EU Commission’s long-awaited migration reform plan expected September

By Michel Winde and Ella Joyner, dpa

A senior official tasked with drawing up the European Commission’s much-anticipated proposal to overhaul the bloc’s politically explosive and strained migration system says the plan will likely only be ready in autumn.

The European Union’s member states first need to settle on plans for a shared coronavirus economic recovery fund and their long-term budget, EU Home Affairs Commissioner Ylva Johansson tells dpa.

“I am ready to present the Pact on Migration and Asylum when this time comes, probably in September,” she said. This would be months later than the EU’s executive arm initially hoped.

Proposing the pact and getting the 27 deeply divided EU capitals to agree on it is arguably the most crucial and challenging task in Johansson’s portfolio. The latter job is expected to run into 2021, according to the senior official.

For years, southern EU states have charged fellow bloc members with a lack of solidarity as many refuse to take in a fixed share of some of the tens of thousands of migrants that reach the EU each year, many via the Mediterranean Sea.

At present, the so-called Dublin Pact system stipulates that asylum seekers must make their application in the EU country where they first arrive – a system that puts great pressure on Greece, Italy, Spain and Malta.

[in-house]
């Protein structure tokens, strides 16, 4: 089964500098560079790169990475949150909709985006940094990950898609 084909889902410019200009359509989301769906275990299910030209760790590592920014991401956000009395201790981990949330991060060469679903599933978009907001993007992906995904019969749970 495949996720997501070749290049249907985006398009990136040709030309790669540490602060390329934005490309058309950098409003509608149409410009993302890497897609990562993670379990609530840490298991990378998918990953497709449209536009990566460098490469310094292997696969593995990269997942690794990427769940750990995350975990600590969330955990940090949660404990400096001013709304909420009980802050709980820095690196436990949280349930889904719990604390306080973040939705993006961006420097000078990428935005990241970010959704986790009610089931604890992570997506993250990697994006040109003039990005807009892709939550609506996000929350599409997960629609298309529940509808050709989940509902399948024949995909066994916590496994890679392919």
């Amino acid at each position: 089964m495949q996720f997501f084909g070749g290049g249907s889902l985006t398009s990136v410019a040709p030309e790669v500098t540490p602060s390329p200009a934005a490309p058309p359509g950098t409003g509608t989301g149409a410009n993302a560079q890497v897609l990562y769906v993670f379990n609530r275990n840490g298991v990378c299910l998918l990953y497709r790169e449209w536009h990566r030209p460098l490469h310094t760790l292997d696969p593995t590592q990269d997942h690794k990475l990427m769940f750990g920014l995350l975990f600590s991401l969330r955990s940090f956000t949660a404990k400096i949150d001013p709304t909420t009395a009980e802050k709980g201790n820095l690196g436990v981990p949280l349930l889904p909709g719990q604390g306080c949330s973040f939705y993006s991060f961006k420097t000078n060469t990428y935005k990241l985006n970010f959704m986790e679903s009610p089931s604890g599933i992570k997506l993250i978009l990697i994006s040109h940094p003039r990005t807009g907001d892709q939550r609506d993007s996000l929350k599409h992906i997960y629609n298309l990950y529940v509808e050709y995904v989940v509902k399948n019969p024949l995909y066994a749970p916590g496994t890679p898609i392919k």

“It is a tough task,” Johansson says. “The former commission’s proposals were never fully accepted.”

Vienna, Budapest and Prague are among those who oppose mandatory redistribution quotas.

Johansson told dpa she is “optimistic” after talks with each member state. “I think everyone realizes that there must be a compromise. This is how Europe works.”

The Swedish centre-left politician is also hoping that Germany’s six-month EU presidency will help speed up progress: “I feel very comfortable with the German presidency at the steering wheel.”

Berlin has identified migration as an issue of priority for its programme, according to Johansson.

Some of the broad strokes of the proposal are already known: More tightly policing external borders, greater efficiency in carrying out deportations for those whose asylum claims are rejected, but also ensuring there are ways to come legally to the EU either as a refugee or a worker.

The EU’s current approach to migration is frequently criticized by activists who charge the bloc with complicity in the deaths of people crossing the Mediterranean. More than 19,000 have died there since 2014.

The commission of President Ursula von der Leyen, in office since late 2019, also wants to find a new way to manage patrols of the Mediterranean and crack down harder on human trafficking networks.

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